Here’s a grand Renaissance Revival limestone home in the Prospect Lefferts Garden Historic District with a red clay roof, garage and period details galore. The semi-detached corner property at 125 Maple Street, which appears to be in good condition but may need some work, boasts a strong architectural pedigree. Designed in 1909 by prolific Brooklyn architect Axel Hedman, it’s one of a group of houses considered to be his “finest residential row,” Brownstoner columnist Suzanne Spellen has written.
Most striking are the connected grand main rooms with their white-painted columns, neo-Classical woodwork details, and plaster wall moldings detailed with rosettes and panels of floral wallpaper. The 25-foot-wide house also has lovely dark wood millwork and five ornately detailed decorative fireplaces.
A window seat wraps the sunroom’s leaded and stained glass windows. There is also a window seat in one of the bedrooms.
The English basement contains a sprawling “artist’s studio” with natural light if highly visible mechanicals, laundry room, “home gym,” and access to a wine cellar. There’s a small but paved backyard as well as a terrace on the second floor, with entrance from the kitchen.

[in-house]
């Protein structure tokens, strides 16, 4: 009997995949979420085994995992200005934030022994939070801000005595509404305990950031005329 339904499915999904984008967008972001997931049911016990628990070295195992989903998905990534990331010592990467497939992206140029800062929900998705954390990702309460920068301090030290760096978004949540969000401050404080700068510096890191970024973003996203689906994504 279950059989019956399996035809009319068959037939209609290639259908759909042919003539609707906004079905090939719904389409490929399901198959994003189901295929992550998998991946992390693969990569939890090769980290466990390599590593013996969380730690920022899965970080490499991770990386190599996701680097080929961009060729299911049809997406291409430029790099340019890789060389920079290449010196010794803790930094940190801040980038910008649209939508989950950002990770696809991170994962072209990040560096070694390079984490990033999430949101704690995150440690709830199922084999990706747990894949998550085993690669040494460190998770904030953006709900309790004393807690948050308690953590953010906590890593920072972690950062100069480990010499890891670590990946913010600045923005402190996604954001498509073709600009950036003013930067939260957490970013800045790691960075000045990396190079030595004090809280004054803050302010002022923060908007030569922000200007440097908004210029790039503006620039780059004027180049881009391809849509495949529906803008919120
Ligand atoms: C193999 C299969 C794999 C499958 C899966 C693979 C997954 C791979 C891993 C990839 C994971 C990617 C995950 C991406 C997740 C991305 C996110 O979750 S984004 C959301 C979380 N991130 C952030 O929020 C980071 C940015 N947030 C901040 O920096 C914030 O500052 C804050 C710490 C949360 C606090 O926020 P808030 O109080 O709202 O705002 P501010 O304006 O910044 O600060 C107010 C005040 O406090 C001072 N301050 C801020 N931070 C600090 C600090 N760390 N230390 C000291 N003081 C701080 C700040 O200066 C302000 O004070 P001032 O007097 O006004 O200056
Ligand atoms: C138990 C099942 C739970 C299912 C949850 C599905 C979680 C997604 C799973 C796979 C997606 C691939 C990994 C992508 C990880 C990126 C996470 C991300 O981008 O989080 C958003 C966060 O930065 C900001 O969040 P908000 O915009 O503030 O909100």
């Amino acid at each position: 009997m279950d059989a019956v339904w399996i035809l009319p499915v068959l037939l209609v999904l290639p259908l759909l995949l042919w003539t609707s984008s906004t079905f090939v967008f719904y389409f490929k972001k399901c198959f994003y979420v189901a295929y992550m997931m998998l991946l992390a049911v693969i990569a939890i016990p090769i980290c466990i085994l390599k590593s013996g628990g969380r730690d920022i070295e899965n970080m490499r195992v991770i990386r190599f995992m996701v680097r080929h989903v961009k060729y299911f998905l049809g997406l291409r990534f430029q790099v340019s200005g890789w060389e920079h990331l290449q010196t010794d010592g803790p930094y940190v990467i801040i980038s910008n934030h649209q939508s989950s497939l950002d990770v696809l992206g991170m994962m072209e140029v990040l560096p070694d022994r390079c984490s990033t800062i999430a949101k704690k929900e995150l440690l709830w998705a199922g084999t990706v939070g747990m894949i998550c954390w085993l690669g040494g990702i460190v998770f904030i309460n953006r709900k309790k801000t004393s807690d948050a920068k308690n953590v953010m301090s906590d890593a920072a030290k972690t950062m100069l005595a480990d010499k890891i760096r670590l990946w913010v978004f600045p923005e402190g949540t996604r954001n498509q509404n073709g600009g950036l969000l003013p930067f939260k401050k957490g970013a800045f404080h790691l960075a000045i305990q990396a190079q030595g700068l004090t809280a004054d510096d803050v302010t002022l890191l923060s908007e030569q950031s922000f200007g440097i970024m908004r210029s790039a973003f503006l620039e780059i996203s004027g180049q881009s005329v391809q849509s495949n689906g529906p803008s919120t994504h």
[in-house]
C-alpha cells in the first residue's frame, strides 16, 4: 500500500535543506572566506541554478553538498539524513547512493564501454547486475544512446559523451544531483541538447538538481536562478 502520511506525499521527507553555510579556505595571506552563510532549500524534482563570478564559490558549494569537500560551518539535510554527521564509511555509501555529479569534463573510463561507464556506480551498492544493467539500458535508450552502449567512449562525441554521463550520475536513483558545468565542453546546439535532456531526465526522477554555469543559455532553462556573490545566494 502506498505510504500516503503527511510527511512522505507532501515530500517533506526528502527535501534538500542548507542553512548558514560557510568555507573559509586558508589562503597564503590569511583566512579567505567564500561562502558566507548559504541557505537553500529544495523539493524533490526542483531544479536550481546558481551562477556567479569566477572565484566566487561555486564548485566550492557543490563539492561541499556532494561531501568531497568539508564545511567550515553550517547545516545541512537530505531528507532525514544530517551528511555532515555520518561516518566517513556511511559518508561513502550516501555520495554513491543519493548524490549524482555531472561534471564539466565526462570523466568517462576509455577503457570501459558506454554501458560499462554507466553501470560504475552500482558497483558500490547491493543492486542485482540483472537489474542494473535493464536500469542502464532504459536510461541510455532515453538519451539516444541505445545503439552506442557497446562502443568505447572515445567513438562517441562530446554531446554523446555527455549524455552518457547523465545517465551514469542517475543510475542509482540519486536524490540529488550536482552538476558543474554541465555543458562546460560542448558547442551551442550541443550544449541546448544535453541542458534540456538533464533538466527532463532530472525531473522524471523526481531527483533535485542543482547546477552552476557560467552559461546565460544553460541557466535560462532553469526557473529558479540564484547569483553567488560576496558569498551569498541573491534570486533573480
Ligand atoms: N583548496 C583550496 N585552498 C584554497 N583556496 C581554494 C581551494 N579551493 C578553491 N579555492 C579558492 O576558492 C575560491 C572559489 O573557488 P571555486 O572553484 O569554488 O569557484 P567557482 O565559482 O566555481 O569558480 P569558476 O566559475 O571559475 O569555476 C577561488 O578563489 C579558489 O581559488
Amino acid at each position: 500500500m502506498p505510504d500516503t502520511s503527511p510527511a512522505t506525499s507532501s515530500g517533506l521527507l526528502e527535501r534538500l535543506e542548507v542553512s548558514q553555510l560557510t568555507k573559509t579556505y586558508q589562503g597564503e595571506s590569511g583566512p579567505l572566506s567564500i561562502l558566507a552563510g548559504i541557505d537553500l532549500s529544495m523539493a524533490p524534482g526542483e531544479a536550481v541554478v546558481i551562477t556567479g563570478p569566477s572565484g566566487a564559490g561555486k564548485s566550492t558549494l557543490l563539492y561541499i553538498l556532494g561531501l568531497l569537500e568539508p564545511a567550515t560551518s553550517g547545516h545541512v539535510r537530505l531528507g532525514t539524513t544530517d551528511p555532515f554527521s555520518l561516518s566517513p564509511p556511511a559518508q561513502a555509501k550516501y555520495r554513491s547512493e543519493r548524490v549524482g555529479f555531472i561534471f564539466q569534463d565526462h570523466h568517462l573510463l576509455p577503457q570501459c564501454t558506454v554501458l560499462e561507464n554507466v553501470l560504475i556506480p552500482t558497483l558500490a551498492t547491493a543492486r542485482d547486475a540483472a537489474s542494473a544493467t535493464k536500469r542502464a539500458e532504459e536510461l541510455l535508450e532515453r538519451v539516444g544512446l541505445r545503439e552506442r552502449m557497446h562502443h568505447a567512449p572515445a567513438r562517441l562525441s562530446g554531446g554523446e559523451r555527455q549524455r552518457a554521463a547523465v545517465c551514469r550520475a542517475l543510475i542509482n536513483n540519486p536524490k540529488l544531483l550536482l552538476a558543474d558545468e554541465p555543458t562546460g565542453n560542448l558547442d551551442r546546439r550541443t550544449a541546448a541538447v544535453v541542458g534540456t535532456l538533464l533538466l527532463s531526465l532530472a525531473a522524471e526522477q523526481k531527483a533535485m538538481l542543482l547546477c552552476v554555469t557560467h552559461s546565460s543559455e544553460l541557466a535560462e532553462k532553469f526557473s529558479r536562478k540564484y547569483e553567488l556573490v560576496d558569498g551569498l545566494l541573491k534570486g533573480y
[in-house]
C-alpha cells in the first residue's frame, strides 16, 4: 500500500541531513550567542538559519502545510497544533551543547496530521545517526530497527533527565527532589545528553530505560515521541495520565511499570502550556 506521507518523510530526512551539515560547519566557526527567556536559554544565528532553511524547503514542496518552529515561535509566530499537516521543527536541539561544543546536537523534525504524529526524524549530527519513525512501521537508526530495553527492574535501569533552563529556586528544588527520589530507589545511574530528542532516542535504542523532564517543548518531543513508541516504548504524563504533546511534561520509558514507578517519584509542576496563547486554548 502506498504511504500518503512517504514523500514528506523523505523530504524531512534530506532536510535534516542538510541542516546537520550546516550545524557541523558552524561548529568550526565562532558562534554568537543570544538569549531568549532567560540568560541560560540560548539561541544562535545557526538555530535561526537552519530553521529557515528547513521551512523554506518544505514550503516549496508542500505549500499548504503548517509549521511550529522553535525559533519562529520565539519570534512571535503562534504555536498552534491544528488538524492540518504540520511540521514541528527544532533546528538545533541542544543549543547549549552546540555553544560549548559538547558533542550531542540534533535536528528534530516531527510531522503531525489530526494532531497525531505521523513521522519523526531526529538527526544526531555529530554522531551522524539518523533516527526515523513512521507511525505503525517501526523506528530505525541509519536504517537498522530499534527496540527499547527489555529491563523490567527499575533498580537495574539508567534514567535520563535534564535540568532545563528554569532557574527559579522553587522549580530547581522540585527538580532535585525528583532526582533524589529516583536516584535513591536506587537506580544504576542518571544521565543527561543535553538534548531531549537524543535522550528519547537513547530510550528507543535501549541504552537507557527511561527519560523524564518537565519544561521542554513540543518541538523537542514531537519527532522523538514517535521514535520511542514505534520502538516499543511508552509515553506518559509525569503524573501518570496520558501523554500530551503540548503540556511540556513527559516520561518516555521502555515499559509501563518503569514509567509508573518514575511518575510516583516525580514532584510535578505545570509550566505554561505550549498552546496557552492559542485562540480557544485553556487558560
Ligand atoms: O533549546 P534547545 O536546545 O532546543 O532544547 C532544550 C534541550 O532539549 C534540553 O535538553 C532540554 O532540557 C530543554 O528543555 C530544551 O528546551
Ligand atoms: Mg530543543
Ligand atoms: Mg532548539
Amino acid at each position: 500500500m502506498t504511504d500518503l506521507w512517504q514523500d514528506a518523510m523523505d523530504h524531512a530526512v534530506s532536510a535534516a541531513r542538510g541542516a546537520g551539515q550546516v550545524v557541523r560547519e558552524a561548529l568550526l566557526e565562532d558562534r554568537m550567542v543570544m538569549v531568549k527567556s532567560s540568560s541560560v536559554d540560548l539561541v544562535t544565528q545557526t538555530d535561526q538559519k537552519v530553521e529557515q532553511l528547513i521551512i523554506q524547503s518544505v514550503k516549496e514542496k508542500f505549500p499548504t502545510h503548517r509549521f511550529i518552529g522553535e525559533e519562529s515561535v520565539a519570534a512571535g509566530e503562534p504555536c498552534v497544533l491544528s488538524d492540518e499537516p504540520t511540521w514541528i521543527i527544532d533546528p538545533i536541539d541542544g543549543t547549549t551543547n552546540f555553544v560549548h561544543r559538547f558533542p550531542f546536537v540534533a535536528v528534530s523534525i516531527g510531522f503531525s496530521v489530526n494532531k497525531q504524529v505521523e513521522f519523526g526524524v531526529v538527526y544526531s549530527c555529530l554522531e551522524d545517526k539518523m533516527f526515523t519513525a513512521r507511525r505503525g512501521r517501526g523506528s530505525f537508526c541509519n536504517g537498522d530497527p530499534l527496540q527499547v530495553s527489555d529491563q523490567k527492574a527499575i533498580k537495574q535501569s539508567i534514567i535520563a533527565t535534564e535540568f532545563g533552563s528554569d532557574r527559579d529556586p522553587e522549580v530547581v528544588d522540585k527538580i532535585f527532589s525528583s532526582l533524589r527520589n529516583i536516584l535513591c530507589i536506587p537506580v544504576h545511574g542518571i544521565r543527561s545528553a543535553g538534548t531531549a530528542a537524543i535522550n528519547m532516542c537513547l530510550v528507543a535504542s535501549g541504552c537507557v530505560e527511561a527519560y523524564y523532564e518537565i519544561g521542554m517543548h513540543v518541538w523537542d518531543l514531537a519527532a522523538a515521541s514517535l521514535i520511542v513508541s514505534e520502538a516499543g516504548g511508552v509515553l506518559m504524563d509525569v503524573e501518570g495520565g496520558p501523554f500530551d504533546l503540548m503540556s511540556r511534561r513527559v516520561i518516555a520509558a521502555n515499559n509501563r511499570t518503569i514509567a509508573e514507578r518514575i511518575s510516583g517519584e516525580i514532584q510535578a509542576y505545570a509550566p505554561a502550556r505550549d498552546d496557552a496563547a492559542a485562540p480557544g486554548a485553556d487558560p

Speaking of the kitchen: It may require some work, along with the bathrooms, which are not pictured. All of the bedrooms share the top floor, meaning there are nearly two full floors of parlors and living rooms below — some buyers may wish to reconfigure and relocate the kitchen.
The Department of Finance classifies the building as mixed-use (specifically, a one-family over offices), which could complicate financing. Potential buyers should know the Lefferts Manor covenant restricts use to a single family, so adding rental units is not an option. A buyer might want to renovate the office space (located in the English basement and on the first floor, according to the floor plan) or legally change the classification of the house to entirely residential.
The Prospect Park B, Q and S station is a block and a half walk; the Sterling Street 2 and 5 station is four blocks away.
Listed by Corcoran’s Devin Kogel and Christopher Daish, the house is asking $3.98 million. Given the pedigree of the house but possible work needed, do you think they will get their price?
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